District looks for ways to utilize $11.4 million
With $11.4 million above what is needed to fund education for next year, School District 833 officials are faced with how to spend the money in a responsible way.
When times are tough for education funding, school boards have a hard time cutting items to make sure the district stays out of the red ink.
On the other hand, when times are better, it has the same problem in reverse. With more than $3 million in requests for new programs and others that were cut in the past, District 833 will have a tough time deciding which items will make the final cut at the end of June.
Board members will also have to decide how to reduce the $11.4 in unallocated money that came as a result of the board making a series of cuts, some of them radical, because there had not been an increase in funding from the Legislature for three years.
Two years ago, there were changes in the funding formula and tax evaluations. In addition, the district spent much less than it anticipated.
The money cannot be used for anything other than education. It cannot be used for repairs, leases, paying off bonds or building facilities, according to state law.
Supt. Tom Nelson recommends putting $5 million from the excess fund balance into the Internal Service Fund that takes care of teacher severances, health insurance and retirement. Putting a large amount on the front end is a one-time allocation that would not have to be made in successive years.
Having the money there allows long-term investments to be made, according to district finance officials.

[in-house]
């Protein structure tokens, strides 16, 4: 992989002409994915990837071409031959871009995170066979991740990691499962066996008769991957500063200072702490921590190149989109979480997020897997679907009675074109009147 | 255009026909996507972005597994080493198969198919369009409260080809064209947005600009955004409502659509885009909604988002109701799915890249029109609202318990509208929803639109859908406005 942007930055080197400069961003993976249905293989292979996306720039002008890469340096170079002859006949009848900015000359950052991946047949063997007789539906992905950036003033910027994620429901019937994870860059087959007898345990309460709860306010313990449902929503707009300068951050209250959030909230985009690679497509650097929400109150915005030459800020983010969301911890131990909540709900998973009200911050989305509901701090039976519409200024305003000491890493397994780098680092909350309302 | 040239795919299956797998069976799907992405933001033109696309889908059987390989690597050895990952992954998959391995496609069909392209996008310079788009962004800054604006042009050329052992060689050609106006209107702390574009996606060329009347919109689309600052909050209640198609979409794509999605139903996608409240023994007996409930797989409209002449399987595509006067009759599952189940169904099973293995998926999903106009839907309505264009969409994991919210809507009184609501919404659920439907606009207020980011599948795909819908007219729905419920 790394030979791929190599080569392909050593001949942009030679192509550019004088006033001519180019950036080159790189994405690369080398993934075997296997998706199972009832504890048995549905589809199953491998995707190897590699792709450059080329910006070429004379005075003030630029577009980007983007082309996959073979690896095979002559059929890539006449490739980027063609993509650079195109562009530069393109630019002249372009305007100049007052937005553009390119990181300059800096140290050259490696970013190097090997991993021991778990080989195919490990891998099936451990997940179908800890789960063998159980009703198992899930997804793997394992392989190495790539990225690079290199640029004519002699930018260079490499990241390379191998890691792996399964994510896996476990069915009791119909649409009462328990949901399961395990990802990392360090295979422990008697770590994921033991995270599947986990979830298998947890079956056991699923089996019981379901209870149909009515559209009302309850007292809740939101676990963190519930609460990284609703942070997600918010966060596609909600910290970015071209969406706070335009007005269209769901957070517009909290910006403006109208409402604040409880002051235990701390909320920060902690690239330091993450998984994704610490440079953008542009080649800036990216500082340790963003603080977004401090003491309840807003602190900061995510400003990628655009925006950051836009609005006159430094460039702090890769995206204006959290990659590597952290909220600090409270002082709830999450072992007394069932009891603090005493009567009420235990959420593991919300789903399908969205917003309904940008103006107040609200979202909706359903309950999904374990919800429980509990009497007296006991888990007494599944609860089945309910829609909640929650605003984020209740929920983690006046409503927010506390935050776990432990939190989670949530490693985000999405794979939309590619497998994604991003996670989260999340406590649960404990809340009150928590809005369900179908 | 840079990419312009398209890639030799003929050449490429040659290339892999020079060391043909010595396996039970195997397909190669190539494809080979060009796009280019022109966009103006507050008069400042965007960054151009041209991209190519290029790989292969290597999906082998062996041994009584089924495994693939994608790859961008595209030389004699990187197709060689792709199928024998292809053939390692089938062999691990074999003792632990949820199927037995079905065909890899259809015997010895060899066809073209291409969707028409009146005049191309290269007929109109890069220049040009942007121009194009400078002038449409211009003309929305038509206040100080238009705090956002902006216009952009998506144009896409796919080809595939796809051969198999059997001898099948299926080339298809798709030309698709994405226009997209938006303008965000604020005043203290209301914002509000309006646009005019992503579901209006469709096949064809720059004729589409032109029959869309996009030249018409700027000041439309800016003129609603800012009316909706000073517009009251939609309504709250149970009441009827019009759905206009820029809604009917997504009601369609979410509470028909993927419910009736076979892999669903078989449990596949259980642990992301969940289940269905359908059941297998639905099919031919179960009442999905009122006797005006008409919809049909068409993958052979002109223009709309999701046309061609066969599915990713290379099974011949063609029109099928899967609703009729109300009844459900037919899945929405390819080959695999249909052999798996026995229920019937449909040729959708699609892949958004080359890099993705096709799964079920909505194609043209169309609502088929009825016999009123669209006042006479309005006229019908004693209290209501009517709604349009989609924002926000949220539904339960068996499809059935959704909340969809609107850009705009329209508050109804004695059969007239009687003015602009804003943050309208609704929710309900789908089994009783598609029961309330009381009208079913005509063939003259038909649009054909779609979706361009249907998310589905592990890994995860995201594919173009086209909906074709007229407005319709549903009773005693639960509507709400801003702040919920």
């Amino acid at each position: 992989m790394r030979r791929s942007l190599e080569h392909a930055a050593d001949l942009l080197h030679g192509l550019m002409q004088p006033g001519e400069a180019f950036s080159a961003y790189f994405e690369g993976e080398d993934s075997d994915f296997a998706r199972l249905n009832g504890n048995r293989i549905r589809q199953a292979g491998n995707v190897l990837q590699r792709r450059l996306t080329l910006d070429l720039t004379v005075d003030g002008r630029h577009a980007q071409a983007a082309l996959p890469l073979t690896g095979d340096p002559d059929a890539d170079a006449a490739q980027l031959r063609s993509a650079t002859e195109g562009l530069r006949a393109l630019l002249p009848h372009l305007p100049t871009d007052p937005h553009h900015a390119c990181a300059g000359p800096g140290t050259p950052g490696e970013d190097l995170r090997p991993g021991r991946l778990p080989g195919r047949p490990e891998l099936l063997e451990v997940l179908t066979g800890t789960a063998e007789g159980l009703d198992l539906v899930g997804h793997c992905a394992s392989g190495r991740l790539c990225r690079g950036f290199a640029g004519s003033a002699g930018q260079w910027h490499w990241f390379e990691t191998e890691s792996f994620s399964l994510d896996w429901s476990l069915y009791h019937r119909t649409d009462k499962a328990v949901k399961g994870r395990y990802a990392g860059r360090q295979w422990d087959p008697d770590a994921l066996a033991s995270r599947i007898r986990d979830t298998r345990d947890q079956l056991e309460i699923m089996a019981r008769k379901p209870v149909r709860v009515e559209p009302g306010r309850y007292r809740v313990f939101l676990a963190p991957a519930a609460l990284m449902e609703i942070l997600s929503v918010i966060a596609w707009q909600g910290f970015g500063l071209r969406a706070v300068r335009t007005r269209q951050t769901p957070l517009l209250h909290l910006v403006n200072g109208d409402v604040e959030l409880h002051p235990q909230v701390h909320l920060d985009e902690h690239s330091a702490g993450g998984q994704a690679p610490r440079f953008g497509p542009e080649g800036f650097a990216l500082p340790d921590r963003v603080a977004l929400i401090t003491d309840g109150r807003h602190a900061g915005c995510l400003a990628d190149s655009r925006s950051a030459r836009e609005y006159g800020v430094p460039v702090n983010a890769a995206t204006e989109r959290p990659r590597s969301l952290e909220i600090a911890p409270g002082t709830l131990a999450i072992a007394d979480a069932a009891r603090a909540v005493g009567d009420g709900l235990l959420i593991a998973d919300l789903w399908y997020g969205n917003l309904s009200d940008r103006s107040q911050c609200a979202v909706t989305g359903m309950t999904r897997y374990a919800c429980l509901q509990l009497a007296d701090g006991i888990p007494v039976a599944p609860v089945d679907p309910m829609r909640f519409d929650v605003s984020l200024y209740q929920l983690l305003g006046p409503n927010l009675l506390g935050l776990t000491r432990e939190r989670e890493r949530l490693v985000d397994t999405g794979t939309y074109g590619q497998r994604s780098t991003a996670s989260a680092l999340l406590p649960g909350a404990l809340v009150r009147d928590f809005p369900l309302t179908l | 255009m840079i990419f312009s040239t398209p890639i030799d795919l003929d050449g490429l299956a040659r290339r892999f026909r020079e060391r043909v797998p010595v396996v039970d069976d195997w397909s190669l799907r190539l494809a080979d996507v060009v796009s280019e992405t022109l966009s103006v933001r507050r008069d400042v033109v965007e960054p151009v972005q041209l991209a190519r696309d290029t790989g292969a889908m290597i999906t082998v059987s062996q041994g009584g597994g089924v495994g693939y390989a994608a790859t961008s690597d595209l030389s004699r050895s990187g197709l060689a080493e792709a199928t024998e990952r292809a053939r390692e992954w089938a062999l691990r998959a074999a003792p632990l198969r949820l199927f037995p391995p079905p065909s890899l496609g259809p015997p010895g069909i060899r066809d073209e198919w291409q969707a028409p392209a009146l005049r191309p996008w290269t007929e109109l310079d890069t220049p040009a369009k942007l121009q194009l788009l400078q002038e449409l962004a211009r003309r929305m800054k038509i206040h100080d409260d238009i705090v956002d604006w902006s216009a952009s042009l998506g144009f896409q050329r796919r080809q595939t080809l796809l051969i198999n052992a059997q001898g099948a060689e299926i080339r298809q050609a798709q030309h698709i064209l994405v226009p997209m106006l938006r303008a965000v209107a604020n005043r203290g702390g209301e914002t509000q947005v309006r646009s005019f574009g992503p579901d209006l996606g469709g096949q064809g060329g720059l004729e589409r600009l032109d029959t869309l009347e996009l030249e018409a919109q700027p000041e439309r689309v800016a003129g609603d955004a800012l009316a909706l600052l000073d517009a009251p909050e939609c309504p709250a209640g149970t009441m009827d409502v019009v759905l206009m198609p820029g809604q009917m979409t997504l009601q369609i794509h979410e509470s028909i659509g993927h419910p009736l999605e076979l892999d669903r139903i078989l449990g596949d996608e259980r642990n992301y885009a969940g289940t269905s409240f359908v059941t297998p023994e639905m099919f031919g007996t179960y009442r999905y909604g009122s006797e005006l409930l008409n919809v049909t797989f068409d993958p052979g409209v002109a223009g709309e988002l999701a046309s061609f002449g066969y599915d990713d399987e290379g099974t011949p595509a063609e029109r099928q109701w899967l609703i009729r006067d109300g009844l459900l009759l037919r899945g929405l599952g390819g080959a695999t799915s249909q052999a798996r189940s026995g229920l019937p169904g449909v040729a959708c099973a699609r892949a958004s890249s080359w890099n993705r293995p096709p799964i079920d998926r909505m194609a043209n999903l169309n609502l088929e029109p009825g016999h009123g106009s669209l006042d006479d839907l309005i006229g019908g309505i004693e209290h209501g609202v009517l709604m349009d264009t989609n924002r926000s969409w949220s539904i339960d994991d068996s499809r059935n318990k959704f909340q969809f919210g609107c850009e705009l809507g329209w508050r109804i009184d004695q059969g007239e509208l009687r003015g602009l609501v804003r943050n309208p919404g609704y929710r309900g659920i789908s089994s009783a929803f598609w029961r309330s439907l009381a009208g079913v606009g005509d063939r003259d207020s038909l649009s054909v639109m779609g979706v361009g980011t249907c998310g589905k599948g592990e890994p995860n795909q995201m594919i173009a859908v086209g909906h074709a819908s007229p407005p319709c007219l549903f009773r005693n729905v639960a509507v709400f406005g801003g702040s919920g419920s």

Unlike many districts statewide that have not paid into internal service funds and took the money to pay for teachers in lean times, District 833 has kept up its obligations and the account is currently 80 percent funded, Nelson said.
Nelson argued the $5 million lump sum would ease annual contributions in future years.
A new state law gives districts until 2010 to make teacher retirement funds whole. If districts are caught short, required payment schedules would be ordered by the Minnesota Department of Education.
If the one-time payment is approved, Nelson's plan is to then consider $2 million for additional programs and materials, pared down by the administration from more than $3 million.
One of Nelson's recommendations is further reducing class sizes by .5 students, which board members appear to favor.
Some of the remaining money would then be spent over the next two school years until the amount is in line with School Board policy and auditor recommendations.
Board Member Jim Gelbmann said more of the money should be spent now. But it appears he is the only advocate on the board.
"We always see gloom and doom in years out," Gelbmann said. "Our projections are always conservative. I'm still convinced we need to invest more in education. We don't have the enhancements other districts have fully funded."
He said the teacher retirement account did not need to be fully funded until 2010 and, even then, payments would be made over 30 years.
The recommendations are "middle of the road," according to Nelson. "We are projecting a 2 percent increase each year in state funding."
"You weren't here then," Gelbmann said. "We showed doom and gloom two years out."
"I suggest those budgets were based on no increases," Nelson said.
"What are you concerned about?" Board Member Marsha Adou asked Gelbmann. "Nineteen other districts are in 'statutory operating' debt."
"We're about $14 million away from that," Gelbmann said.
Board Member Denise Kapler said, "more conservative is much better" and proves to the public the district manages money well.
Board Chair Ron Kath said he supports making the $5 million contribution to teacher retirement so "future generations are not set up to pay."
"I've been portrayed as reckless," Gelbmann said. "We can afford to spend down one or two more million."